Stability of cefuroxime sodium in some aqueous buffered solutions and intravenous admixtures

J Clin Hosp Pharm. 1986 Feb;11(1):47-54. doi: 10.1111/j.1365-2710.1986.tb00827.x.


Cefuroxime sodium (Zinacef) is a new semisynthetic, broad spectrum cephalosporin antibiotic for parenteral administration which is stable to most of the beta-lactamases. The stability of cefuroxime sodium in aqueous solutions, with or without phosphate buffer, and in 5% dextrose and 0.9% sodium chloride injections was studied using a stability-indicating high-pressure liquid chromatographic method developed in our laboratory. The optimum pH range of stability was determined to be approximately 4.5-7.3. Both buffered and unbuffered solutions followed first-order decomposition. In 5% dextrose and 0.9% sodium chloride injections, cefuroxime was stable for 1 day (more than 90% potent) at 25 degrees C and for at least 30 days at 5 degrees C. At -10 degrees C, there was negligible decomposition after 30 days. The pH values of the solutions stored at 5 degrees C and -10 degrees C remained in the maximum stability range and the solutions were clear even after 30 days of storage. Thawing the frozen solutions in a microwave oven adversely affected the stability.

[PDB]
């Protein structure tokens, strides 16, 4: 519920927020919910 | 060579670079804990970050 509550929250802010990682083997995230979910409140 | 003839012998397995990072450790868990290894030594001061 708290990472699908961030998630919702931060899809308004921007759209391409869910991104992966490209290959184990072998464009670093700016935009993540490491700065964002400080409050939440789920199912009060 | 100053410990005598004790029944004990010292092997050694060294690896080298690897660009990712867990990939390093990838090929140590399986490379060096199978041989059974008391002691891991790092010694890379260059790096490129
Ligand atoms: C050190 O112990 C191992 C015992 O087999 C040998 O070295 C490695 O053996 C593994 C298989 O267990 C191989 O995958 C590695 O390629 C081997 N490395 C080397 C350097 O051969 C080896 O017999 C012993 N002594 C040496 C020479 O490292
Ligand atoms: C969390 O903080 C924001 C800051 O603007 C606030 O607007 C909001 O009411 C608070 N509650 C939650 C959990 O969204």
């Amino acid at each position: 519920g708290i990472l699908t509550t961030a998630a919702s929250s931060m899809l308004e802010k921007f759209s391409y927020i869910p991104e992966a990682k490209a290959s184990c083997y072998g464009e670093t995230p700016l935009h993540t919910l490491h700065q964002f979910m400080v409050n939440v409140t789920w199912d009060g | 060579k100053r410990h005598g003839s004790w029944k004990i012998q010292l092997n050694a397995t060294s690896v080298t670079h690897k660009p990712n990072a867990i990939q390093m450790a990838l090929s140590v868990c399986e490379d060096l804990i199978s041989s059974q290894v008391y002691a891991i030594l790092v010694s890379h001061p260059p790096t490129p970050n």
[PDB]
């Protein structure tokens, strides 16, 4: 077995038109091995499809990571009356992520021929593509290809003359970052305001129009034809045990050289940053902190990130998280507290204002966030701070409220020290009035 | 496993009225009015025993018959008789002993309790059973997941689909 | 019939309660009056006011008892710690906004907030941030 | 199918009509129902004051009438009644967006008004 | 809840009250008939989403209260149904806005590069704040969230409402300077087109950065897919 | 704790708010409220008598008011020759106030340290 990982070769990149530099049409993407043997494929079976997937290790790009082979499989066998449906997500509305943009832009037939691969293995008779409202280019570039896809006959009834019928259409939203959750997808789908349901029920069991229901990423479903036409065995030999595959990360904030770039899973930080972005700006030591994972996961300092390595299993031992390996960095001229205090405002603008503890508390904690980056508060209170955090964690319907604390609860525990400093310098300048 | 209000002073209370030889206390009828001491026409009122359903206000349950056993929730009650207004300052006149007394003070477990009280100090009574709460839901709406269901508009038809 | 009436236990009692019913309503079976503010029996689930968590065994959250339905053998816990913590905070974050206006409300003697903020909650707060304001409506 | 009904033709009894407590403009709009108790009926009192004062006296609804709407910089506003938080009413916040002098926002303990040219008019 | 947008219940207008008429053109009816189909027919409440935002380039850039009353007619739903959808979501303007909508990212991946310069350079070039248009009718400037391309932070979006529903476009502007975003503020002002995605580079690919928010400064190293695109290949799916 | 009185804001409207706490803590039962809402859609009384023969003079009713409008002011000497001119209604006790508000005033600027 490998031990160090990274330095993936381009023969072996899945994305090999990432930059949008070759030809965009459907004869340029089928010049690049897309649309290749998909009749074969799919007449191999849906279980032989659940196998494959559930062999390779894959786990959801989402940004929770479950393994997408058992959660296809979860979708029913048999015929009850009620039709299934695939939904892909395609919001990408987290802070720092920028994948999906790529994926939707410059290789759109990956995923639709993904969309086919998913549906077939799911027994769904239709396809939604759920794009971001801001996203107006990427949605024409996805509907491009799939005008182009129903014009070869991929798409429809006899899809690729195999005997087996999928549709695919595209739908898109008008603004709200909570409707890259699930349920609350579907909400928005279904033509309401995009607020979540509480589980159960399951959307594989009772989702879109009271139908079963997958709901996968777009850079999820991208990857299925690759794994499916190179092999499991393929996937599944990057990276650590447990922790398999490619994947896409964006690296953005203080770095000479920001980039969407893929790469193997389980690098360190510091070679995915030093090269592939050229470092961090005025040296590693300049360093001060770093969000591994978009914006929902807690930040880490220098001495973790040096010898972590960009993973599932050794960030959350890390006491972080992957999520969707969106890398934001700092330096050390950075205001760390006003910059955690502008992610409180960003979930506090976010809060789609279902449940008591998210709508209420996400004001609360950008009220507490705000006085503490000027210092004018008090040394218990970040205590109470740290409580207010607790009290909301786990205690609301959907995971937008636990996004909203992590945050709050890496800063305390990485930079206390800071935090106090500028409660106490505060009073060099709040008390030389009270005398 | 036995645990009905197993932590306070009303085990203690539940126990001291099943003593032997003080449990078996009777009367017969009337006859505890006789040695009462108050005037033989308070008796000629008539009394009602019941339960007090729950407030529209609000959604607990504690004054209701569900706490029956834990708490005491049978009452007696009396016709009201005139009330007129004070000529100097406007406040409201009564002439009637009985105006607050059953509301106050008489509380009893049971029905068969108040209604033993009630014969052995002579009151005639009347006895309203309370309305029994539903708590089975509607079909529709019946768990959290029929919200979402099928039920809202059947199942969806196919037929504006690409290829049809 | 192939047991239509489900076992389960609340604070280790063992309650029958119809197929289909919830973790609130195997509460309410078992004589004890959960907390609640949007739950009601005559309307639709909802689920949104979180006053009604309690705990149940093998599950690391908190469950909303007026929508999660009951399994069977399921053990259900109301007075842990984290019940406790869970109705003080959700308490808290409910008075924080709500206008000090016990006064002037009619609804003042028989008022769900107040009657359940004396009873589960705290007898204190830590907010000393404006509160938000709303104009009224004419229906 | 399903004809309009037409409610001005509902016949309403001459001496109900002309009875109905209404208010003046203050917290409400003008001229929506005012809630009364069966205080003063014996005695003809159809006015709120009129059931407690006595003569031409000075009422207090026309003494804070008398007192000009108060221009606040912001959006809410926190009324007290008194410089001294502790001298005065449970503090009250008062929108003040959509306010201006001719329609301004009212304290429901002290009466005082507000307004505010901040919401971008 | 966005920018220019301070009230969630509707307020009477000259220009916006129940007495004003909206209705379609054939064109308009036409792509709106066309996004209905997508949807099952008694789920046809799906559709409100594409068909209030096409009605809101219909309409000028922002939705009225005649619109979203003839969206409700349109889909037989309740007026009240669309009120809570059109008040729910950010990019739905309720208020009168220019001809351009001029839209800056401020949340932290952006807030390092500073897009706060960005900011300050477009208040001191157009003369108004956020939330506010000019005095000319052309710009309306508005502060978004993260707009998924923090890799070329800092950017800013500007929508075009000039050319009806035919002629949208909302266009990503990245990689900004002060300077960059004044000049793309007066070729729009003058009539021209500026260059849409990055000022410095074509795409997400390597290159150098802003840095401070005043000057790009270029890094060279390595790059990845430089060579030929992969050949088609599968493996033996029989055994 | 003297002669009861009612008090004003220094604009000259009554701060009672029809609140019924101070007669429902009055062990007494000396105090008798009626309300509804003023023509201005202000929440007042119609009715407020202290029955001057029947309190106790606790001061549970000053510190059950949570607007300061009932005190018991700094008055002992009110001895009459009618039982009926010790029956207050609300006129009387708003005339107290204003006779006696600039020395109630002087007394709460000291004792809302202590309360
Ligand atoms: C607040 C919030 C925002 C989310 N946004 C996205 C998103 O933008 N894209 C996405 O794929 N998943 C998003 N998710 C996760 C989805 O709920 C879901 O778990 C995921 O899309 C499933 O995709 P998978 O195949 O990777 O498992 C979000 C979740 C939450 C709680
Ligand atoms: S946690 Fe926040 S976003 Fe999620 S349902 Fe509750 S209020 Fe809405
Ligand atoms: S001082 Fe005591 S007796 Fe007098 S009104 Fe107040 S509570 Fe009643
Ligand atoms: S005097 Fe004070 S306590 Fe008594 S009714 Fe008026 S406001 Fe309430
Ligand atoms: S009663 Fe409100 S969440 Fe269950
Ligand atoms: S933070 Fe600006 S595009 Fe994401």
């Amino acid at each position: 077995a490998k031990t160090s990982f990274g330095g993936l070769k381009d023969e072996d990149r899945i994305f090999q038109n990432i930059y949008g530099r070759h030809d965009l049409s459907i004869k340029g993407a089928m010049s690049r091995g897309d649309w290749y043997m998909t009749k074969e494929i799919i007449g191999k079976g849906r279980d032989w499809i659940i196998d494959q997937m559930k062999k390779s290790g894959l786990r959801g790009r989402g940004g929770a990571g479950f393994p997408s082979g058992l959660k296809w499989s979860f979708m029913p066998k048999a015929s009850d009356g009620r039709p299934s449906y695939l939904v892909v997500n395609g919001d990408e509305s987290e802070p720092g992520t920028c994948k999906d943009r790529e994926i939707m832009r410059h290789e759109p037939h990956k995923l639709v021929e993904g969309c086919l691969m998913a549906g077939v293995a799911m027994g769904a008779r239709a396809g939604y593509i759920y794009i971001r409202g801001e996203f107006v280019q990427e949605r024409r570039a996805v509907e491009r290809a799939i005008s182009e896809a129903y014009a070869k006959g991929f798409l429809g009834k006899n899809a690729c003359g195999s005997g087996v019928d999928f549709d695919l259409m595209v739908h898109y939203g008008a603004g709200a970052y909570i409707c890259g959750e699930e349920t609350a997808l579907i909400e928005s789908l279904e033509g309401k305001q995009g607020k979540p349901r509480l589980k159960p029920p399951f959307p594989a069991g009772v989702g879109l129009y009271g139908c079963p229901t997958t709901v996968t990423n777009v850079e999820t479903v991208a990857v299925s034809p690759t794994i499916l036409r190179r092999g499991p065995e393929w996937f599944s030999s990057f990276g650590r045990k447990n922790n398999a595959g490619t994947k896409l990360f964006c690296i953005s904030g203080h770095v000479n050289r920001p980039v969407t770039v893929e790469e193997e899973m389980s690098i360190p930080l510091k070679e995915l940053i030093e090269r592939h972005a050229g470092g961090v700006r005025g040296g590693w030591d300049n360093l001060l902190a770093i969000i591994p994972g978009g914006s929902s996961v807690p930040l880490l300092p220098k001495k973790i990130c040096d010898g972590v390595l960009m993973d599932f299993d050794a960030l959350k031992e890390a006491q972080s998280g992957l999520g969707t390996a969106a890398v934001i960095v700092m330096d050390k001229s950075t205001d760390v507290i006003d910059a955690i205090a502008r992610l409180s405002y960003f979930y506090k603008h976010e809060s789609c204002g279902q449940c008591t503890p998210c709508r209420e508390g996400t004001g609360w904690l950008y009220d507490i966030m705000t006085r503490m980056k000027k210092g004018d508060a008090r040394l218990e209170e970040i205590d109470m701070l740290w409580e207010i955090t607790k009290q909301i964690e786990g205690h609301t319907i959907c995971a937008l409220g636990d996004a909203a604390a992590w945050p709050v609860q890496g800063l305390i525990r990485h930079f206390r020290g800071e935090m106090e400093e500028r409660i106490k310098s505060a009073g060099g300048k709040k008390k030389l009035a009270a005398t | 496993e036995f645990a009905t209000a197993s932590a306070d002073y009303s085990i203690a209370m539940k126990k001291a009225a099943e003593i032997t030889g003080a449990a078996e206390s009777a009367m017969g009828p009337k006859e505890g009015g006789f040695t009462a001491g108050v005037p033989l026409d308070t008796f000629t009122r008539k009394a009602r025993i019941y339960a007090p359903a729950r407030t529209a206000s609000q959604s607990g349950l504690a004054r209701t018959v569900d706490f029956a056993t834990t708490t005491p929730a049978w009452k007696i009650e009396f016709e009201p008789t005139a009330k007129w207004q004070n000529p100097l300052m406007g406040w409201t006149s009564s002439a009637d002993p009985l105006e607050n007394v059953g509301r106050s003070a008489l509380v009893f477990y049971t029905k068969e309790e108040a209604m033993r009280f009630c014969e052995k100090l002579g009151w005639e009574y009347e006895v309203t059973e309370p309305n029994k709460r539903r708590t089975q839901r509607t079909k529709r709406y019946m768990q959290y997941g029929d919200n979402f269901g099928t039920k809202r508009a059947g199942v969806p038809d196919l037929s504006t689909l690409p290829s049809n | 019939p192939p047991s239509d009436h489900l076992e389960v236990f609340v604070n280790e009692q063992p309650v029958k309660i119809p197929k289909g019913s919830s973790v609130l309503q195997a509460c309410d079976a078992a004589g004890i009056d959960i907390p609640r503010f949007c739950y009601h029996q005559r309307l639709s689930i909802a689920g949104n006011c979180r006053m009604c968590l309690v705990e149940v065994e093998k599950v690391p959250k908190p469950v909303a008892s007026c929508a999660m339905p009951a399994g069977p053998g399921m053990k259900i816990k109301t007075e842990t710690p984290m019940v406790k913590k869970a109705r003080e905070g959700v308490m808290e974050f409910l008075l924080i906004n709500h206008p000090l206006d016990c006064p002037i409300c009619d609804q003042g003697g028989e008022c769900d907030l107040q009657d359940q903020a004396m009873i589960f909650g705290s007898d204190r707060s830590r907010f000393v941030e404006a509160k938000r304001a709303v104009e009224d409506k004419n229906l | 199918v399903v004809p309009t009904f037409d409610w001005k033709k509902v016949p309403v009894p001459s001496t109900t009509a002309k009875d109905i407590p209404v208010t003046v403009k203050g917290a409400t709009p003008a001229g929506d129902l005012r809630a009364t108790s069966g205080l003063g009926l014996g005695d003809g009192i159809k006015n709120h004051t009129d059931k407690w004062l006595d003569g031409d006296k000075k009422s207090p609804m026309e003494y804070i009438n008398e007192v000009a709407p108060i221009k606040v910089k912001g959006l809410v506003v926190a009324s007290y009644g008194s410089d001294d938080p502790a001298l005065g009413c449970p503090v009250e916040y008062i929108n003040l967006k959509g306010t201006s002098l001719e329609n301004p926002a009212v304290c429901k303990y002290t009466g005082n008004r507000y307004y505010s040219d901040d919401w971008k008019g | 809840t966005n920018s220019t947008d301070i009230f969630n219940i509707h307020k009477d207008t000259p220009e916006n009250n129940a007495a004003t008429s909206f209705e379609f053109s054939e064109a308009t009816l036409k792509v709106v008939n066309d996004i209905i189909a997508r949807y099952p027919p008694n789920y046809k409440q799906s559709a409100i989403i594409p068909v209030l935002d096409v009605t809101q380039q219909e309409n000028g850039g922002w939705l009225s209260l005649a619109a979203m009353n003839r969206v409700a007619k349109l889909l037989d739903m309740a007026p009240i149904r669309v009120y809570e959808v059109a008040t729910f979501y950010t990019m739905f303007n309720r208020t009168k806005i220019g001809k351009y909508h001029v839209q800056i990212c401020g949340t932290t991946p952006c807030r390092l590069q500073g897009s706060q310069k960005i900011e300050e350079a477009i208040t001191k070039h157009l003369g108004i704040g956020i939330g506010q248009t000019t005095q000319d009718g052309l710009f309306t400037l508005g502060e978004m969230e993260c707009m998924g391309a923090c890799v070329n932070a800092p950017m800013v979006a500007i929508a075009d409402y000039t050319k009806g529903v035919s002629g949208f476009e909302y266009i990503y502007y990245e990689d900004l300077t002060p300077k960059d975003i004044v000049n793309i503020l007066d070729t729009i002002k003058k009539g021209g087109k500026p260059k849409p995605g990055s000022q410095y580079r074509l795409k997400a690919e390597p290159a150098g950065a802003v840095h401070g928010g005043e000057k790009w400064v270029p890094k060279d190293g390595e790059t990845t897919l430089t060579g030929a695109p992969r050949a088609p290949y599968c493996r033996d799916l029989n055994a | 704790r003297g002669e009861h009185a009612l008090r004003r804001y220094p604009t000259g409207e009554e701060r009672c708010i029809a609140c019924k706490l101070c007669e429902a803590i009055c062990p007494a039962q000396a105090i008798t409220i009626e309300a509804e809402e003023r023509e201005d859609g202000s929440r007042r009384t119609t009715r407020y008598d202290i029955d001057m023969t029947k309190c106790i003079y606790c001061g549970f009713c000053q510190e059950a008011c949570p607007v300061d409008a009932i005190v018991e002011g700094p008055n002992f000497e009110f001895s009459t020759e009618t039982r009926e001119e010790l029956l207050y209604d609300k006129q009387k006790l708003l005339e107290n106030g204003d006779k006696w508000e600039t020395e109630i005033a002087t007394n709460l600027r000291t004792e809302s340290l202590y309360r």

MeSH terms

  • Buffers
  • Cefuroxime / administration & dosage
  • Cefuroxime / analysis*
  • Cephalosporins / analysis*
  • Chemistry, Pharmaceutical
  • Chromatography, High Pressure Liquid
  • Drug Stability
  • Hydrogen-Ion Concentration
  • Injections, Intravenous
  • Temperature
  • Time Factors


  • Buffers
  • Cephalosporins
  • Cefuroxime